Creativity is a privilege.
I wouldn’t have made such a statement five, ten years ago. I probably would have said that creativity is something we’re born with, that not being able to pass by your local Hobby Lobby without going inside may be a good indication that the Creativity Fairy has taken up residence in your life.
But that was before. For me, there exists a before and an after: before children and after children. I don’t know what “before” is for you, but there was a time in my grown-up life when, but for work commitments and social engagements, my schedule was entirely my own. I’d scour Martha Stewart Living and the Pottery Barn catalogue like it was my job. Ripping pages out of the magazines, I’d plaster the east wall of our garage with pictures of everything I wanted to do and create and make.
And then I’d do it — I’d actually do it. I repurposed signs out of wood I found on the side of the road, adding favorite quotes from Emily Dickinson and Saint Anthony to its tarnished sides. I invested in a staple gun so I could staple the hell out of a piece of plywood wrapped in cotton fluff and cover it in a gray and white striped fabric. Affixing stained wooden legs to the bottom of the plywood with brackets, our dining room table seemed to delight in the addition of a bench.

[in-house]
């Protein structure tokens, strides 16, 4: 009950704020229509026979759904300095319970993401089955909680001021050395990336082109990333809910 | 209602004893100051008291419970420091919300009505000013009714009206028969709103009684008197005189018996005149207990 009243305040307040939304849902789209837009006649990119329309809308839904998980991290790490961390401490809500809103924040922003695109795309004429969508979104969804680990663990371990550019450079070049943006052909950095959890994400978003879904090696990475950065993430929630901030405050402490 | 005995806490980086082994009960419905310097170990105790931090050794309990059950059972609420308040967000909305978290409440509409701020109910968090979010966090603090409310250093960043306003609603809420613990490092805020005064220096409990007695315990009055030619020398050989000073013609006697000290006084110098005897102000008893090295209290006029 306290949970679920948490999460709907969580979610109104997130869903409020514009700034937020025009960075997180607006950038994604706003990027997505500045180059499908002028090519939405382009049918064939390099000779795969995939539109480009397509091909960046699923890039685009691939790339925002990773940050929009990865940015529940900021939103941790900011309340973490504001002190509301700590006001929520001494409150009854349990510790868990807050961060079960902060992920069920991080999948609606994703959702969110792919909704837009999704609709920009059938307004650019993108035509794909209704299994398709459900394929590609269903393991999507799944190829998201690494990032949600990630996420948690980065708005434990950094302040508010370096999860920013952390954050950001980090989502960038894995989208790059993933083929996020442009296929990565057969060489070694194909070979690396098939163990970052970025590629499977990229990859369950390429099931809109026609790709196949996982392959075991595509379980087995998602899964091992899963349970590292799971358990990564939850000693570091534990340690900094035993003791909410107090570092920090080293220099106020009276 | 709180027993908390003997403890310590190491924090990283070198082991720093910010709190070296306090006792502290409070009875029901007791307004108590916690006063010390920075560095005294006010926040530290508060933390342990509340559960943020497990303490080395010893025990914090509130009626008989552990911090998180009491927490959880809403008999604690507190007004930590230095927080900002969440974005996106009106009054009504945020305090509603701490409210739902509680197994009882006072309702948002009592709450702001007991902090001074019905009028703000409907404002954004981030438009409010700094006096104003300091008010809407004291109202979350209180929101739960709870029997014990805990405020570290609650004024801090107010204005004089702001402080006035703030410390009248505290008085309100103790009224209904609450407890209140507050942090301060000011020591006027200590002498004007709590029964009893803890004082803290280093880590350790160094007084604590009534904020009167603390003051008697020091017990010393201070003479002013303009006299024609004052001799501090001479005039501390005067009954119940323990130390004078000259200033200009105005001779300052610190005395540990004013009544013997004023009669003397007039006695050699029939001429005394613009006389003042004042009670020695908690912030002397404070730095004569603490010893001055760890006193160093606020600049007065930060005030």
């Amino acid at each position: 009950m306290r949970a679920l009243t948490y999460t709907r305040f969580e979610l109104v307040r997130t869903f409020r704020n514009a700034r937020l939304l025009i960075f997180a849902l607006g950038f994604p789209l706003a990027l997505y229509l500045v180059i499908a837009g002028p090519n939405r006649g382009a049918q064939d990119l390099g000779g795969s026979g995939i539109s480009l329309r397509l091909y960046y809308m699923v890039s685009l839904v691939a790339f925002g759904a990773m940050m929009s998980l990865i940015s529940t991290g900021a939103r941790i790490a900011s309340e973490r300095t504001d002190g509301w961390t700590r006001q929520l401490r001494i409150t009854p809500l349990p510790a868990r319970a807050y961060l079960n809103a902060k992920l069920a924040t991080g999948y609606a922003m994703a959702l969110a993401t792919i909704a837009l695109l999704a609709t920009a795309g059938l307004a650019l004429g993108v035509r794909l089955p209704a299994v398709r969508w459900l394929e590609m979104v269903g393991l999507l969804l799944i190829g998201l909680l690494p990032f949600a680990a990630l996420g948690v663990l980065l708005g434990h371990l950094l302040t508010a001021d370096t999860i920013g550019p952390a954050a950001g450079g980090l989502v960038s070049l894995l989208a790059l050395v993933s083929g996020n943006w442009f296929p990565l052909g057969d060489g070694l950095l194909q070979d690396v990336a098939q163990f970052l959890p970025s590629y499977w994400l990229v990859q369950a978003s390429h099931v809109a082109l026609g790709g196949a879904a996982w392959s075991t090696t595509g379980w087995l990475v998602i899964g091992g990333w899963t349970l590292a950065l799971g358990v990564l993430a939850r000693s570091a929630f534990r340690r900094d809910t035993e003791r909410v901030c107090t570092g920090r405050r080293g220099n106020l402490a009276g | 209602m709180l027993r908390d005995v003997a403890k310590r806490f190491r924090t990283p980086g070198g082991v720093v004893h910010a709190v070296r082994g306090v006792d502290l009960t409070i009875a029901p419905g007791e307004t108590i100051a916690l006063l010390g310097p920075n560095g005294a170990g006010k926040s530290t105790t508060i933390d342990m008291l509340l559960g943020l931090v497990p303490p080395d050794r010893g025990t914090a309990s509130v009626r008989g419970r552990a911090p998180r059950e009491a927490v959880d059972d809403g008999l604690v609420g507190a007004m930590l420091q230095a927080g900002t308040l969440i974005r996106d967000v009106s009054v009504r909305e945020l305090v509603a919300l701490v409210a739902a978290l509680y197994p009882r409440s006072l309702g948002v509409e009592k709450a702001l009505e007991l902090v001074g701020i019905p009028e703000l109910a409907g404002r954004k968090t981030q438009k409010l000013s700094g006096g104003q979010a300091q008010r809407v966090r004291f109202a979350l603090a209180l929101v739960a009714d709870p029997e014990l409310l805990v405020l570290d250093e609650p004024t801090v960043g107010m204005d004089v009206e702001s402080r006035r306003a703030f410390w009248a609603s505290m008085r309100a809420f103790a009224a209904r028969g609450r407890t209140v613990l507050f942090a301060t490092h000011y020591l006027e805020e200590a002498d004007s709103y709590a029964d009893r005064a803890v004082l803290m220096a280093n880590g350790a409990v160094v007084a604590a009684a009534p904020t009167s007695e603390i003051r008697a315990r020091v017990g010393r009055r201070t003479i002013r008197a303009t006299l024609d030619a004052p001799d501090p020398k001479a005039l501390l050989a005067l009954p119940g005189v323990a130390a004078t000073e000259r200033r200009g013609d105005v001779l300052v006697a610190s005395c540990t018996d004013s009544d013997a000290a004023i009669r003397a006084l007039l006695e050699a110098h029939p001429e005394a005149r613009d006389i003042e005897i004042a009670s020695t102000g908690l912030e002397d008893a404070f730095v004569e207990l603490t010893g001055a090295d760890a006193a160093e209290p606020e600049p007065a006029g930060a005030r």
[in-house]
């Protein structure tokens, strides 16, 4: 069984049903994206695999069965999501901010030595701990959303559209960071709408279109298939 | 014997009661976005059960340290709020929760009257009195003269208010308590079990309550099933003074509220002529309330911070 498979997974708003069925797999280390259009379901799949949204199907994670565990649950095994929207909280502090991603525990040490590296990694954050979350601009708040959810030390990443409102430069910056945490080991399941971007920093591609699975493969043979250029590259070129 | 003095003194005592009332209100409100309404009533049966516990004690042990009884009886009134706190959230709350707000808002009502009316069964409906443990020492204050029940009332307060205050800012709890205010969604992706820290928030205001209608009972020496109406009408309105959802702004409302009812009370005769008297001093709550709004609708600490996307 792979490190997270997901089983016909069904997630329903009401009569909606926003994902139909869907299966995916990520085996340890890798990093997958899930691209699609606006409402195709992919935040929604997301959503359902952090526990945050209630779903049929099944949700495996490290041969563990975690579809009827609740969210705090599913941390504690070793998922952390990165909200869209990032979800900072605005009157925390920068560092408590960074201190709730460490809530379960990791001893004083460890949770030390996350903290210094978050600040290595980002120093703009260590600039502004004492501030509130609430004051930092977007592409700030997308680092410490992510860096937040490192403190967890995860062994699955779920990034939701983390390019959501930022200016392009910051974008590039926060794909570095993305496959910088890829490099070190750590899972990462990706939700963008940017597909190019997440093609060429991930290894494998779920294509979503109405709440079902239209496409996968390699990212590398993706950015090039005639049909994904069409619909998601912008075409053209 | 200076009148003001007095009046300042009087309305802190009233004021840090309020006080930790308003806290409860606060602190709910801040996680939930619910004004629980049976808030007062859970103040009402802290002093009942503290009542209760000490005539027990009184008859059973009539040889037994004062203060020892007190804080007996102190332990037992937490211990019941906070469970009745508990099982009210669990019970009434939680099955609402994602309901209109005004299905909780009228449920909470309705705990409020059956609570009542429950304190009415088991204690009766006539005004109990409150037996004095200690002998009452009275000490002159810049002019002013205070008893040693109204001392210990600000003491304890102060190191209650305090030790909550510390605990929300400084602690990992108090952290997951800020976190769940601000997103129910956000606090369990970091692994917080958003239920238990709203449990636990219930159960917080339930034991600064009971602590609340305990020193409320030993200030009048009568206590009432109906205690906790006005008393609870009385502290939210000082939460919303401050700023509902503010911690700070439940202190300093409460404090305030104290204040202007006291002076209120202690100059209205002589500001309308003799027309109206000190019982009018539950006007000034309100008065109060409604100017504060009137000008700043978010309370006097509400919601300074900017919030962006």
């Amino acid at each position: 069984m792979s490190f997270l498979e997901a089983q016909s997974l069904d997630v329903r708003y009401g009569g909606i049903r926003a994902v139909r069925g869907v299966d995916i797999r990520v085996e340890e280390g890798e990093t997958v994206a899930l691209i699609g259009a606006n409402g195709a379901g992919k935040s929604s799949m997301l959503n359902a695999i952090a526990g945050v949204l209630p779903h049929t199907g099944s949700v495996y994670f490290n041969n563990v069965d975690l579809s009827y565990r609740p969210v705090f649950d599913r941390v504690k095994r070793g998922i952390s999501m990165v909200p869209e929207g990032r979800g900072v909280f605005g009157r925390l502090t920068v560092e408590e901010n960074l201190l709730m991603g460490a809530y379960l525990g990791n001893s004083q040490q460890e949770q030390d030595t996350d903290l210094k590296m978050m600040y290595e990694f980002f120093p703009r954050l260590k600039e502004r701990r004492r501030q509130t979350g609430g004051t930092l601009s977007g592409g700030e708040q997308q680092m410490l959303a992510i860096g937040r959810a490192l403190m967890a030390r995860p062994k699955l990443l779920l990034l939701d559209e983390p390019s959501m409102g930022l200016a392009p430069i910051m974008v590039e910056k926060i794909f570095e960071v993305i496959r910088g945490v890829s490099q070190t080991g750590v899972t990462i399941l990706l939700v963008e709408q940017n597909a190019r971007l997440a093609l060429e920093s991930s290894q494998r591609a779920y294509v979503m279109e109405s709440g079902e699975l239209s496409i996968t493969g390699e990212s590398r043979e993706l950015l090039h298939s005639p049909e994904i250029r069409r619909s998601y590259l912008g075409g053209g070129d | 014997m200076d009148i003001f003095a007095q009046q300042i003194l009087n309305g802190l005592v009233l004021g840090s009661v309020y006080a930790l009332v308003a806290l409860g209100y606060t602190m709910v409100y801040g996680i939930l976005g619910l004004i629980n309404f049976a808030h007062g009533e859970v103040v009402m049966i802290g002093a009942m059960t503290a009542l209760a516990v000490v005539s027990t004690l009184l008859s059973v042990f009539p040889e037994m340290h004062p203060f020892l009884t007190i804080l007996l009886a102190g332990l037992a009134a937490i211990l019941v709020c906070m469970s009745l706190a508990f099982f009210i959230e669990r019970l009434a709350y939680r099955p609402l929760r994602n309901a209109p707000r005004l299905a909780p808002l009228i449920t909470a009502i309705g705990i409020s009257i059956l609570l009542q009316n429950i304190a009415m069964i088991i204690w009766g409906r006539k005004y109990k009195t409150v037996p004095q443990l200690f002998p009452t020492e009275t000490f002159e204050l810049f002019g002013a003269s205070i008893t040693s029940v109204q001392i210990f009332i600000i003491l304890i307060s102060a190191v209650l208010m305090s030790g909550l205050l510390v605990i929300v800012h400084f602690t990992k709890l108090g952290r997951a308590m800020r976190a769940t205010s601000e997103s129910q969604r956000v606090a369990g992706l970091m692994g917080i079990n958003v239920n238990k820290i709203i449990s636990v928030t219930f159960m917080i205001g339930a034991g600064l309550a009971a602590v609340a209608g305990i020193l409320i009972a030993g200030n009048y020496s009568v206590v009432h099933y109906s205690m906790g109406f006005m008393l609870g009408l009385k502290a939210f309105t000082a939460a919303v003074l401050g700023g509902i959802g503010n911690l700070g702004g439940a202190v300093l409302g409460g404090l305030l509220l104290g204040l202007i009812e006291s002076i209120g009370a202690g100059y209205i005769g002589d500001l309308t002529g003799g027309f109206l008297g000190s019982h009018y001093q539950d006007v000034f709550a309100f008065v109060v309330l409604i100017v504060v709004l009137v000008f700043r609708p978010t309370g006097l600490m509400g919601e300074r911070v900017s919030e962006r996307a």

(Never mind that the legs were always wobbly, and we wouldn’t dare let anyone sit on it for fear of an emergency room visit. Alas, the stapled bench I worked so hard to create eventually made its way to the local Goodwill.)
Every room in our 1200-square foot condo was covered in Cara’s DIY creations. I took pride in my work. I showed it off with humor and with pride.
And then I got pregnant.
…want to read the rest of the story? Head on over to The Mudroom to see what I have to say about creativity being a privilege and a choice. Otherwise, your thoughts?0